‘A lot of bad’ as Colts’ defense takes first step into 2019

CARSON, CA - SEPTEMBER 08: Running back Austin Ekeler #30 of the Los Angeles Chargers celebrates his touchdown against free safety Malik Hooker #29 of the Indianapolis Colts in overtime at Dignity Health Sports Park on September 8, 2019 in Carson, California. (Photo by Kevork Djansezian/Getty Images)

INDIANAPOLIS, Ind. – There were few details about what went on behind closed doors, but it’s safe to assume Matt Eberflus wasn’t exactly in a warm and fuzzy mood Tuesday.

“Yeah, he’s hard on everybody,’’ linebacker Anthony Walker said Tuesday with a wry smile.

And that’s normally following a solid performance by the Indianapolis Colts defense. Eberflus is fair, but demanding. He’s a stickler for being on point with individual assignments and adhering to techniques and fundamentals.

Suffice it to say the unit’s first step into 2019 was anything but solid in the 30-24 overtime loss to the Los Angeles Chargers.

“Little bit of positives,’’ Walker allowed, “but a lot of bad. Tackling, run fits, stuff like that we’ve got to clean up.

“We’ve got to be fundamentally sound, and we weren’t.’’

 One of the NFL’s better tackling teams a year ago littered the field with too many whiffs.

How many? Six? Ten? More than a dozen?

“I don’t know off the top of my head,’’ Eberflus said, “but we’ve got to do a better job, I know that.’’

The most glaring whiff(s) came in the third quarter on an otherwise simple Philip Rivers screen pass to Austin Ekeler. As Ekeler headed up the right side, Darius Leonard gave pursuit. But when the All-Pro linebacker converged on Ekeler, he attempted to chop the football out of Ekeler’s right hand rather than wrapping him up and pulling him to the ground. Ekeler ran through Leonard and cornerback Pierre Desir.

Instead of a 15- or 20-yard gain, it was a 55-yard touchdown that staked the Chargers to a 24-9 lead.

In the locker room after the game, Leonard shouldered the blame.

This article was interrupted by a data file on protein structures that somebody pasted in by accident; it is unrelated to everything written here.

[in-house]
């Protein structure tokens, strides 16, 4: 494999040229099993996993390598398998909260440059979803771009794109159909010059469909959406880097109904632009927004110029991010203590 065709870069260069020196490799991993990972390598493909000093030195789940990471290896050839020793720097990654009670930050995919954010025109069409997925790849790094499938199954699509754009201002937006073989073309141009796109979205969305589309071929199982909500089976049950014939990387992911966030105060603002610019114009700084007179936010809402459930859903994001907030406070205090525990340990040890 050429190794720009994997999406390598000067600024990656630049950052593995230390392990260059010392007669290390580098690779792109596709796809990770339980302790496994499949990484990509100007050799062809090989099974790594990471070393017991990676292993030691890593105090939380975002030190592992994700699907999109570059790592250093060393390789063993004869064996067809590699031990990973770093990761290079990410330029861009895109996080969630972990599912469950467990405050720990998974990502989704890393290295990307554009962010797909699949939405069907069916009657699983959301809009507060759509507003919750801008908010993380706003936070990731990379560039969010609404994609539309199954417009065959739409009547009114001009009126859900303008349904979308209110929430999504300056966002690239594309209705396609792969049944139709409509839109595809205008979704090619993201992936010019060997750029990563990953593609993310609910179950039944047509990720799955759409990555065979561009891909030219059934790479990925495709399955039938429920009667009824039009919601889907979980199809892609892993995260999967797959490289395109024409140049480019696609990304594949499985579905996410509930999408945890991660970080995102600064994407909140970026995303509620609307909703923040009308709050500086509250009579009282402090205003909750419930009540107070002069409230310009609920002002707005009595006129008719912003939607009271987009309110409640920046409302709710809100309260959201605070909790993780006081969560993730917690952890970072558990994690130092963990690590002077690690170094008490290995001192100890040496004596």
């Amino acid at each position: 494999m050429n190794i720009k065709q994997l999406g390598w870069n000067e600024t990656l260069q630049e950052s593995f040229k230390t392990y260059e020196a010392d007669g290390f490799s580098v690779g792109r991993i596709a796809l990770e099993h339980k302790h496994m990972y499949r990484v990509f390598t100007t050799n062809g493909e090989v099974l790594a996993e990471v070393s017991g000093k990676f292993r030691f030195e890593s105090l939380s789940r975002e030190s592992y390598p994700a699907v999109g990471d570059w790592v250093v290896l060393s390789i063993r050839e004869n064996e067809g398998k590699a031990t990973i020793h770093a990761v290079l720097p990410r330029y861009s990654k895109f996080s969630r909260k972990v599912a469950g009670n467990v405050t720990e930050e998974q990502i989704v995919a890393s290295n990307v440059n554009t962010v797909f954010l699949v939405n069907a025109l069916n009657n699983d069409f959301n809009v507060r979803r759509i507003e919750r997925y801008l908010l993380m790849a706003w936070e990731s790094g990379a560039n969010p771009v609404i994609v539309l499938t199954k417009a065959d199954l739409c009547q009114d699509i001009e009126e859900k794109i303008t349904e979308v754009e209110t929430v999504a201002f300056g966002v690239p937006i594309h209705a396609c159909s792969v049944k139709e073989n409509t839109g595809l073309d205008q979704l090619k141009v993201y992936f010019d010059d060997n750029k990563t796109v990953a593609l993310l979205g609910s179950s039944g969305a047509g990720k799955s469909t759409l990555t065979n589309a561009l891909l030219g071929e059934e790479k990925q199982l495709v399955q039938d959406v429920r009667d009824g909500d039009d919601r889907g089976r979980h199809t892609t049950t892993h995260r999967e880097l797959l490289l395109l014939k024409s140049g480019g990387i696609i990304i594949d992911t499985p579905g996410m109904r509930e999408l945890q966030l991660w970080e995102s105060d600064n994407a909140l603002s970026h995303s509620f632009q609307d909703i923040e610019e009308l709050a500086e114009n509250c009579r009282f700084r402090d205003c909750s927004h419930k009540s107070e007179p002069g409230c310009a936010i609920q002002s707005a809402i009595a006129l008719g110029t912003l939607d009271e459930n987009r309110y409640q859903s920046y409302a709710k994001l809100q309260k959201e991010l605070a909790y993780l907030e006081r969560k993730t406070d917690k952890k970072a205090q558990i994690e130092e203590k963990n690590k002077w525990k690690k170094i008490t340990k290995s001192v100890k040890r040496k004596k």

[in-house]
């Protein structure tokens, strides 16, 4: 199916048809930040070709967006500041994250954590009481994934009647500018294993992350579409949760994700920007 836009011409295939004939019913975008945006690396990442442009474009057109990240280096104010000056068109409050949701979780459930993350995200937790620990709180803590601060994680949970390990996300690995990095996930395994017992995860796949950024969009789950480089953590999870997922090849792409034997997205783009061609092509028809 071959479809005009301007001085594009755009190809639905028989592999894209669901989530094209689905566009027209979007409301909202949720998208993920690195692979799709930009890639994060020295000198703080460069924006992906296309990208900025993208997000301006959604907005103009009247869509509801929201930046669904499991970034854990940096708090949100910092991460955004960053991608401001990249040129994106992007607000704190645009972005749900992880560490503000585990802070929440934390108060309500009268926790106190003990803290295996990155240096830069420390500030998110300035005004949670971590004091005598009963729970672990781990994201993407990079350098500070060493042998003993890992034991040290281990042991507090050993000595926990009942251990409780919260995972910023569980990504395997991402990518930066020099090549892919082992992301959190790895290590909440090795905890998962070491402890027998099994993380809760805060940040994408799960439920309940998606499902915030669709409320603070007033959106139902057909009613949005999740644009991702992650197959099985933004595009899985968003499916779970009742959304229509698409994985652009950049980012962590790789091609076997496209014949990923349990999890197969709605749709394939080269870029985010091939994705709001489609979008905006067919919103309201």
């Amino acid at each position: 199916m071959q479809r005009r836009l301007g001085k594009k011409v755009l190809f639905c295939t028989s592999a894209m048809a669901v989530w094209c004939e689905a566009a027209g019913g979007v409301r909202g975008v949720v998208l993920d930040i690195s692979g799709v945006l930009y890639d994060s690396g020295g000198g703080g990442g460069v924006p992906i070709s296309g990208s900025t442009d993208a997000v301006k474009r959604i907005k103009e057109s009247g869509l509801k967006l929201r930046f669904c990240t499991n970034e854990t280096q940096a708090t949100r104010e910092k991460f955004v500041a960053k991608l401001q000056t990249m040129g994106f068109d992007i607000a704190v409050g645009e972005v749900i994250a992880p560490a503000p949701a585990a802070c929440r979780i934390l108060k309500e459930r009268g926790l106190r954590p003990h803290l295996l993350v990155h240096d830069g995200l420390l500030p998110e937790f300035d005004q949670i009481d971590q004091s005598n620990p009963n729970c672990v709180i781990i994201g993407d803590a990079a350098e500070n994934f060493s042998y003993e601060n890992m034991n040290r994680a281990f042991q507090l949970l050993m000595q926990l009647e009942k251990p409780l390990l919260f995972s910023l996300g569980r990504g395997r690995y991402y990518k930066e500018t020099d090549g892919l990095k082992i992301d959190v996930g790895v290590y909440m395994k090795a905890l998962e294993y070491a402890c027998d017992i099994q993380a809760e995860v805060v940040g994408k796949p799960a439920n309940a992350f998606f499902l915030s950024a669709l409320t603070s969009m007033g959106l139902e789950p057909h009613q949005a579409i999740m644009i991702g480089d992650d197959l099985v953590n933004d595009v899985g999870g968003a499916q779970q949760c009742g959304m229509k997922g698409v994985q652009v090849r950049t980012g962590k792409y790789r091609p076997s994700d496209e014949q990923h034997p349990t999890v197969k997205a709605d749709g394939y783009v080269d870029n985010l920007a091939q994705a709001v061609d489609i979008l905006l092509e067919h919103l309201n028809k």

“Being that guy,’’ he told reporters, “you’ve got to make those plays.’’

Eberflus and his staff have stressed the importance of 11 defenders flying to the ball carrier, and players attempting to get takeaways at every opportunity. Leonard was tied for sixth a year ago with four forced fumbles. Sunday, that probably contributed to Ekeler’s catch-and-run.

“This has happened before where you stress that fundamental so much,’’ Eberflus said. “It’s got to be in the right order. You’ve got to be able to hit, wrap and then strip. Sometimes they get those things out of order.’’

Tackling, he added, requires remaining sound in assignment and technique “and then playing that technique with violence and swiftness. The run game is always that.’’

The Chargers were without Melvin Gordon, but Ekeler, Justin Jackson and others gouged the Colts for 125 yards and 6.0 yards per attempt. Jackson clicked off runs of 24 and 23 yards. Ekeler added a 19-yarder. The Colts allowed only 12 runs of at least 19 yards in 16 games last season.

Was the early erratic tackling a byproduct of Frank Reich opting to play his front-line players sparingly during the preseason? Walker, for instance, was on the field for just 30 preseason snaps and Leonard only 11. Also, tackling in training camp largely was limited to the two joint practices with Cleveland.

Walker shrugged.

“I didn’t hear that, but I wouldn’t be surprised if that was said,’’ he said. “If you look at college football, you don’t have preseason games. You just go out there and play. If you look at the Rams last year, I don’t think any of their starters played in the preseason at all, and I don’t think they had an issue.

“If we won, then nobody would have been talking about it. That’s outside talk we can’t worry about. We know what we have to do as a team.’’

Walker’s argument aside, Eberflus admitted poor tackling occasionally is an issue in September.

“Tackling is sometimes an issue early in the season. It just is,’’ he said. “It’s the first time you’re out there live. This is my 28th or 29th year of coaching, and every few years or every other year it’s always that issue because it’s the first time you’re out there live, guys are playing full speed, angles.’’

Two prevailing issues with Eberflus are limiting missed tackles and “loafs.’’ The latter are instances when a player isn’t playing with the required intensity.

Eberflus seeks a “90% hustle rate,’’ although the overall number hovered in the 80s last season.

“We were in the 80s,’’ he said of the Chargers game, “so we weren’t quite where we wanted to be.’’

Walker agreed.

How many loafs were there?

“Enough that we didn’t win the game,’’ he said.

And how many missed tackles?

“Enough that we didn’t win the game,’’ he said.

Overall, it was an uncharacteristic performance by a defense that got better as 2018 unfolded. It allowed 52 completions and runs of at least 20 yards, among the fewest in the NFL, and yielded 131 points over the final eight games, the third-fewest in the league.

Sunday, Rivers had six completions of at least 20 yards. The Chargers converted 7-of-11 third-down situations.

“We didn’t play well. That’s it,’’ Walker said. “At the end of the day, we didn’t play well. It doesn’t matter what the weather is, no matter what field we’re on, we’re not going to make excuses.

“We’ve got to find a way to win and we didn’t do that.’’

You can follow Mike Chappell on Twitter at @mchappell51

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